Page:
• Numbness of the tongue, lips or areas of the mouth

• A feeling that something is caught in your throat

• A chronic sore throat or hoarseness

• Swelling of the jaw that makes dentures uncomfortable or ill-fitting

• Neck swelling


Oral cancer screening is an examination performed by a dentist or doctor to look for signs of cancer or precancerous conditions in your mouth.

The goal of oral cancer screening is to identify mouth cancer early when there is a greater chance for a cure.

Most dentists perform an examination of your mouth during a routine dental visit to screen for oral cancer. Some dentists may use additional tests to aid in identifying areas of abnormal cells in your mouth.

Why it's done

The goal of oral cancer screening is to detect mouth cancer or precancerous lesions that may lead to mouth cancer at an early stage — when cancer or lesions are easiest to remove and most likely to be cured.

People with a high risk of oral cancer may be more likely to benefit from oral cancer screening, though studies haven’t clearly proved that. Factors that can increase the risk of oral cancer include:

  • Tobacco use of any kind, including cigarettes, cigars, pipes, chewing tobacco, and snuff, among others
  • Heavy alcohol use
  • A previous oral cancer diagnosis
  • History of significant sun exposure, which increases the risk of lip cancer
Oral cancer examination in Lancashire


  • Oral cancer screening could lead to additional tests. Many people have sores in their mouths, with the great majority being noncancerous. An oral exam can’t determine which sores are cancerous and which are not.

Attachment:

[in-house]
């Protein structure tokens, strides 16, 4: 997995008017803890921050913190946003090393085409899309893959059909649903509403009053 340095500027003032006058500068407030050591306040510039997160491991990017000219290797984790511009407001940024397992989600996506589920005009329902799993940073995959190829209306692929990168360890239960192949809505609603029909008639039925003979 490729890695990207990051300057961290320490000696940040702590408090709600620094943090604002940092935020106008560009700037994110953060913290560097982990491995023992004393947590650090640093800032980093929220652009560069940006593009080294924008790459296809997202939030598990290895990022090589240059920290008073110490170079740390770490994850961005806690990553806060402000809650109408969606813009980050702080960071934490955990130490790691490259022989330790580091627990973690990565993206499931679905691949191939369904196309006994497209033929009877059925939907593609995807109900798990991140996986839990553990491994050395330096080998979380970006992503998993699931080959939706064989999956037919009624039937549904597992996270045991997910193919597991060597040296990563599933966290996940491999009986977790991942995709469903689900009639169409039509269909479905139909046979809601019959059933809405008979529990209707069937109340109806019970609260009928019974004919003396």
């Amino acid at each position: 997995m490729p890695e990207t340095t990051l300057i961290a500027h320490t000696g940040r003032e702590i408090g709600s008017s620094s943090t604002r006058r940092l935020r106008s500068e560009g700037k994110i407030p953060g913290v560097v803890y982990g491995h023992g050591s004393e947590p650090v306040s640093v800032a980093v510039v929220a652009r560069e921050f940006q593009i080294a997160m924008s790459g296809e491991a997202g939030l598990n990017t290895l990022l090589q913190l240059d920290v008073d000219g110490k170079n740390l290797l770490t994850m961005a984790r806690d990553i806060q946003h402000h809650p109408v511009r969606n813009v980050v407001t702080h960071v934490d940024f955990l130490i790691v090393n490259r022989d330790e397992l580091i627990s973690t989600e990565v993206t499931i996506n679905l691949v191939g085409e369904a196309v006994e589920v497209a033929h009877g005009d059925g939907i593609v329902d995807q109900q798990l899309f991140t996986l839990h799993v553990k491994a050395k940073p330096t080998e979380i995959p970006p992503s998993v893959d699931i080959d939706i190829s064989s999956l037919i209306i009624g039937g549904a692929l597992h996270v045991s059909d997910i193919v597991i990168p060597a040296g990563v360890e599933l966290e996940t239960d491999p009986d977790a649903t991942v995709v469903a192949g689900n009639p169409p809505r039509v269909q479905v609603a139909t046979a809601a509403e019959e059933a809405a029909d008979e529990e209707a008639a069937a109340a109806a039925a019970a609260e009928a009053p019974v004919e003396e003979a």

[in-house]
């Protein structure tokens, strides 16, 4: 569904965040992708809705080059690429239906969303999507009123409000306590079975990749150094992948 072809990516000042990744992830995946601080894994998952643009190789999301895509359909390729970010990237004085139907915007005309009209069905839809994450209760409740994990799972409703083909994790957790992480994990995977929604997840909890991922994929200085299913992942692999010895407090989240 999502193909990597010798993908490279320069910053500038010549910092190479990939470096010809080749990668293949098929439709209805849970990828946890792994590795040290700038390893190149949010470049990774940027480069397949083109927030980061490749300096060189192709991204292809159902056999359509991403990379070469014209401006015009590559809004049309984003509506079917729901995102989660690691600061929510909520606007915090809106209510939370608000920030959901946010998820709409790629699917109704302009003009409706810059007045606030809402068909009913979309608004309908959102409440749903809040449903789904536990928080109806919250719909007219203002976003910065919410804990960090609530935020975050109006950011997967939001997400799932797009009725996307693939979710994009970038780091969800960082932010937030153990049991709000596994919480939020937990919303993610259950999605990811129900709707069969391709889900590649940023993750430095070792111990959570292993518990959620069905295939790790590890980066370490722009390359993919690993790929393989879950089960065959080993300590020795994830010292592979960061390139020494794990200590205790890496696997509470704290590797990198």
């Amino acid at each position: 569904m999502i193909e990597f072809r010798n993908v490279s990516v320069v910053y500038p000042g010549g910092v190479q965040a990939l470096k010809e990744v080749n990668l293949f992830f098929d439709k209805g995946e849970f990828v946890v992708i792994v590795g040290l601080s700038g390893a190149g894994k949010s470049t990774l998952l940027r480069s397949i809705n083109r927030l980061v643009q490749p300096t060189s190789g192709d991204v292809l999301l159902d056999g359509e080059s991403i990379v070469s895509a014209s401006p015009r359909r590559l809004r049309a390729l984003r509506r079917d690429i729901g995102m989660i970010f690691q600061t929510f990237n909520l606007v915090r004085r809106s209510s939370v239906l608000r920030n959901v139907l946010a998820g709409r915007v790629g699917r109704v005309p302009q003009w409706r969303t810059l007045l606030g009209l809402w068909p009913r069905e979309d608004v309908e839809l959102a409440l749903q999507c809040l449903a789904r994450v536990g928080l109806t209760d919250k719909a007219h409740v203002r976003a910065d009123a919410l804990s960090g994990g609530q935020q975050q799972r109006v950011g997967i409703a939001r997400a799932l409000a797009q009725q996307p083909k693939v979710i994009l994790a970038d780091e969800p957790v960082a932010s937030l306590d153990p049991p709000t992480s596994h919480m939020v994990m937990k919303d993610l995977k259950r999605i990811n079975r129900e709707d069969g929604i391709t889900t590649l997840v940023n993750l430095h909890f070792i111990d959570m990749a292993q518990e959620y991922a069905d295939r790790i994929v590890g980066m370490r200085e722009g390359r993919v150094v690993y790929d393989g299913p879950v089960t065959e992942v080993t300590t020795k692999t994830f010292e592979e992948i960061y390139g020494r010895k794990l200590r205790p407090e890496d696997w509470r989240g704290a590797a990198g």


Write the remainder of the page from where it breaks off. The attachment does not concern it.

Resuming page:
• Oral cancer screening can’t detect all mouth cancers. It can be difficult to detect areas of abnormal cells just by looking at your mouth, so it’s possible that small cancer or precancerous lesion could go undetected.

How Often Should I Come For A Screening?

Studies show that mouth cancer is on the increase and that early detection dramatically improves the chances of recovery.

Mouth cancer screening is a short procedure at the dental practice that involves a thorough examination of your whole mouth, including the use of a handheld scanning device that is used to examine any lumps or lesions that you might have. This will highlight any risk factors so we can treat you as quickly as possible.

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Causes of oral cancer

People at a higher risk of developing oral cancer may:

  • Have a genetic predisposition to abnormal cell growth.
  • Have high exposure to the sun or UV due to artificial tanning, which has damaged lip and skin tissue.
  • Smoke or chew tobacco which can damage oral cell tissue.